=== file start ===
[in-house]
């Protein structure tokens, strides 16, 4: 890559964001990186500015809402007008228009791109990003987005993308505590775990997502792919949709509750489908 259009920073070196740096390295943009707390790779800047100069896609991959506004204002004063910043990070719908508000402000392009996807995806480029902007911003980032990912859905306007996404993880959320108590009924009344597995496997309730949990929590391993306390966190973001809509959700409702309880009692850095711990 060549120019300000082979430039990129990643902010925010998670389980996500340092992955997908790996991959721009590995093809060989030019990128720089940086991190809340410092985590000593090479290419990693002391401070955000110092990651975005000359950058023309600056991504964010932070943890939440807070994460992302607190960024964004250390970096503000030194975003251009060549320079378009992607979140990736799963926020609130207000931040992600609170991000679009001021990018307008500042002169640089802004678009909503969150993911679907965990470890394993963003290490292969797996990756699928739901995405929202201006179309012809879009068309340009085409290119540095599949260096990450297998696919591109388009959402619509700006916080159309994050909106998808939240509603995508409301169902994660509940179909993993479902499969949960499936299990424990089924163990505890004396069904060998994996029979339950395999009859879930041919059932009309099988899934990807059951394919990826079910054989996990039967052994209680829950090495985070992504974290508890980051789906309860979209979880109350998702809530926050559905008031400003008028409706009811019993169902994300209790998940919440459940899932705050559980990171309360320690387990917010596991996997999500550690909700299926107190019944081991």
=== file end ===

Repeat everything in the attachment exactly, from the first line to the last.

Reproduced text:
[in-house]
């Protein structure tokens, strides 16, 4: 890559964001990186500015809402007008228009791109990003987005993308505590775990997502792919949709509750489908 259009920073070196740096390295943009707390790779800047100069896609991959506004204002004063910043990070719908508000402000392009996807995806480029902007911003980032990912859905306007996404993880959320108590009924009344597995496997309730949990929590391993306390966190973001809509959700409702309880009692850095711990 060549120019300000082979430039990129990643902010925010998670389980996500340092992955997908790996991959721009590995093809060989030019990128720089940086991190809340410092985590000593090479290419990693002391401070955000110092990651975005000359950058023309600056991504964010932070943890939440807070994460992302607190960024964004250390970096503000030194975003251009060549320079378009992607979140990736799963926020609130207000931040992600609170991000679009001021990018307008500042002169640089802004678009909503969150993911679907965990470890394993963003290490292969797996990756699928739901995405929202201006179309012809879009068309340009085409290119540095599949260096990450297998696919591109388009959402619509700006916080159309994050909106998808939240509603995508409301169902994660509940179909993993479902499969949960499936299990424990089924163990505890004396069904060998994996029979339950395999009859879930041919059932009309099988899934990807059951394919990826079910054989996990039967052994209680829950090495985070992504974290508890980051789906309860979209979880109350998702809530926050559905008031400003008028409706009811019993169902994300209790998940919440459940899932705050559980990171309360320690387990917010596991996997999500550690909700299926107190019944081991």